Now who “they” might be and “how” “they” might even be in a position to pass on this little ray of sunshine is a bit of a mystery in and of itself. We need to overlook the teensy issue that this popular myth assumes that the Internal-consistency method of estimating reliability was employed to reach a conclusion which is just simply impossible in both method or outcome. That is, if we were divide a group of dead people into two groups, those that died by drowning and those that died from other causes, and then we put to them the question; among the ways one could die, which would you rate as “not so bad” ….. well any live person can see that there are problems with this particular statistical method already. Even if we could remember how we did that cool séance at that one junior high slumber party, we would still have the problem that one can only die, like really die, one time, and so the comparison between expiration methods is just not likely.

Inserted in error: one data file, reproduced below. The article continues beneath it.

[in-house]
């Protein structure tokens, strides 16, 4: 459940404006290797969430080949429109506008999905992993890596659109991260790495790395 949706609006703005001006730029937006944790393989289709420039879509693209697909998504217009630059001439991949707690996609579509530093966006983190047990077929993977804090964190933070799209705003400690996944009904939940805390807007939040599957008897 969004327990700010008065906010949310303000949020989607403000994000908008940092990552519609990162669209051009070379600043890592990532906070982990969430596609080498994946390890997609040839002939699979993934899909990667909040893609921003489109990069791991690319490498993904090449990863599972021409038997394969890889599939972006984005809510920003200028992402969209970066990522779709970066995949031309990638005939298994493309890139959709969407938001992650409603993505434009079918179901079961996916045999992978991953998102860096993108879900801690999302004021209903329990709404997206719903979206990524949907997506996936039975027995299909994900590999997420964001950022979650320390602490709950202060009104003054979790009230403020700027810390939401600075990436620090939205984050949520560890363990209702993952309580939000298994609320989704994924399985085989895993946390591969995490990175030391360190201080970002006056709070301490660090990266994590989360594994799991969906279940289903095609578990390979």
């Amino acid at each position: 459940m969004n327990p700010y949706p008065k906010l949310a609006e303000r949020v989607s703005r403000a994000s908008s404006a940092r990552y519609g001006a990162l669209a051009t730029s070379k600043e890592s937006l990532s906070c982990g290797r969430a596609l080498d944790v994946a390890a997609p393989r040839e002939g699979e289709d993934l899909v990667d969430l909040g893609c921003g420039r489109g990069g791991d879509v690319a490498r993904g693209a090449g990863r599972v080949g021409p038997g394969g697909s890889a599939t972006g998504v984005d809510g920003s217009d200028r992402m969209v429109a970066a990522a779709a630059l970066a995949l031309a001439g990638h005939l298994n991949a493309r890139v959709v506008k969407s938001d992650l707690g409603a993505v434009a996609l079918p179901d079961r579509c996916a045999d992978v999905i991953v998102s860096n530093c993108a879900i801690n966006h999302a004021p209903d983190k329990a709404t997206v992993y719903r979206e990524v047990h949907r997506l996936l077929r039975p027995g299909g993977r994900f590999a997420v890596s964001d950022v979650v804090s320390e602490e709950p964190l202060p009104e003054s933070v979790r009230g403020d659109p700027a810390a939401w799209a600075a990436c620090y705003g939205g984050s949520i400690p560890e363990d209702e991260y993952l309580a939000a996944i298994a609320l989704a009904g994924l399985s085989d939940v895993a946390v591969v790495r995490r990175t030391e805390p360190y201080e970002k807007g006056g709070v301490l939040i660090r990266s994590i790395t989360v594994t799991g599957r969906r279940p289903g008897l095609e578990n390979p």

But let’s not be so literal. Let’s take a look at the spirit of this myth and how we can apply it to our life here and today. Yes, I have been up since 4 AM pondering this.
It was actually something that came to mind at some point close to midnight on Saturday, August 1st, minutes before the publication deadline of our new edition of La Casa Rojas would have been missed. A new edition is due out on the 1st and on the 15th of each month. Now I, Joan, German, take this to mean “on the 1st and the 15th”. Luis, him, Peruvian, takes this to mean “en el 1 y el 15 más o menos“. And I know this. Luis and I have been together for 7 years now. I´ve developed heart problems over the issue and he’s developed tics. So between my assuring him in precisely articulated syllables that he is to blame for giving me this latest heart attack and his jumping and twitching at first site of me when all I want to know is “how it’s going”, we are well aware of the chasm that lies between on us on this issue.
There is always more work than we think there will be, but to this I say; “We already know this, let´s give ourselves the room we need to accommodate the unexpected.” “Don´t worry, it will get out,” replies his modus operandi.